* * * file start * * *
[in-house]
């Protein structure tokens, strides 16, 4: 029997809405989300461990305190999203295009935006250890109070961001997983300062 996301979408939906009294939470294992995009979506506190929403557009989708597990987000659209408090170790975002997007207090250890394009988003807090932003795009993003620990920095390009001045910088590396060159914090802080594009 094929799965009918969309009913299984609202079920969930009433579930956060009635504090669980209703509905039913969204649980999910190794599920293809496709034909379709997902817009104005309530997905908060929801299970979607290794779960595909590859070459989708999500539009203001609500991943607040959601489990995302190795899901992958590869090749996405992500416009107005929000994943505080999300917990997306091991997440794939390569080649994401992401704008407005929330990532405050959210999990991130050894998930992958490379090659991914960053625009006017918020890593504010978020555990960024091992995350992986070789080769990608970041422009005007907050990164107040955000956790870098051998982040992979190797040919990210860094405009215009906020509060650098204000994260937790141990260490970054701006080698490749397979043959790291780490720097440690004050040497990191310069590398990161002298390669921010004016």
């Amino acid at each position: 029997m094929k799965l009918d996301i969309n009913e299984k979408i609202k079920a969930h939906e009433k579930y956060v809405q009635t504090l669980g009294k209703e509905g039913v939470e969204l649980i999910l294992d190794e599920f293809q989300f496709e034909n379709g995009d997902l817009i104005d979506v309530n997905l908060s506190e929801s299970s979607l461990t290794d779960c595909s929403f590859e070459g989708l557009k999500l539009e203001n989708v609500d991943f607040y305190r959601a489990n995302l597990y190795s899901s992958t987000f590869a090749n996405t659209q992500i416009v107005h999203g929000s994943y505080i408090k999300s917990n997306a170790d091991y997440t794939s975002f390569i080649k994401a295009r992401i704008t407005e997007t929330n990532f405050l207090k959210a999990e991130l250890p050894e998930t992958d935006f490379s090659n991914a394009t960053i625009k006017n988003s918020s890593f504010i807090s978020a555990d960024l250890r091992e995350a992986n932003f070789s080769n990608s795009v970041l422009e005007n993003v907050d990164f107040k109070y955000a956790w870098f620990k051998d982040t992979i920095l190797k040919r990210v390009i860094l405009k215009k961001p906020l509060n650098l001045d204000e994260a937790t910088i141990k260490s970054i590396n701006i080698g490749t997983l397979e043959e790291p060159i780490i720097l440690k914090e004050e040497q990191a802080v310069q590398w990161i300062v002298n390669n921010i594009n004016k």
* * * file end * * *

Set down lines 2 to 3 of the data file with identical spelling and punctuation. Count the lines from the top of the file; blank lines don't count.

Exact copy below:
């Protein structure tokens, strides 16, 4: 029997809405989300461990305190999203295009935006250890109070961001997983300062 996301979408939906009294939470294992995009979506506190929403557009989708597990987000659209408090170790975002997007207090250890394009988003807090932003795009993003620990920095390009001045910088590396060159914090802080594009 094929799965009918969309009913299984609202079920969930009433579930956060009635504090669980209703509905039913969204649980999910190794599920293809496709034909379709997902817009104005309530997905908060929801299970979607290794779960595909590859070459989708999500539009203001609500991943607040959601489990995302190795899901992958590869090749996405992500416009107005929000994943505080999300917990997306091991997440794939390569080649994401992401704008407005929330990532405050959210999990991130050894998930992958490379090659991914960053625009006017918020890593504010978020555990960024091992995350992986070789080769990608970041422009005007907050990164107040955000956790870098051998982040992979190797040919990210860094405009215009906020509060650098204000994260937790141990260490970054701006080698490749397979043959790291780490720097440690004050040497990191310069590398990161002298390669921010004016």
């Amino acid at each position: 029997m094929k799965l009918d996301i969309n009913e299984k979408i609202k079920a969930h939906e009433k579930y956060v809405q009635t504090l669980g009294k209703e509905g039913v939470e969204l649980i999910l294992d190794e599920f293809q989300f496709e034909n379709g995009d997902l817009i104005d979506v309530n997905l908060s506190e929801s299970s979607l461990t290794d779960c595909s929403f590859e070459g989708l557009k999500l539009e203001n989708v609500d991943f607040y305190r959601a489990n995302l597990y190795s899901s992958t987000f590869a090749n996405t659209q992500i416009v107005h999203g929000s994943y505080i408090k999300s917990n997306a170790d091991y997440t794939s975002f390569i080649k994401a295009r992401i704008t407005e997007t929330n990532f405050l207090k959210a999990e991130l250890p050894e998930t992958d935006f490379s090659n991914a394009t960053i625009k006017n988003s918020s890593f504010i807090s978020a555990d960024l250890r091992e995350a992986n932003f070789s080769n990608s795009v970041l422009e005007n993003v907050d990164f107040k109070y955000a956790w870098f620990k051998d982040t992979i920095l190797k040919r990210v390009i860094l405009k215009k961001p906020l509060n650098l001045d204000e994260a937790t910088i141990k260490s970054i590396n701006i080698g490749t997983l397979e043959e790291p060159i780490i720097l440690k914090e004050e040497q990191a802080v310069q590398w990161i300062v002298n390669n921010i594009n004016k």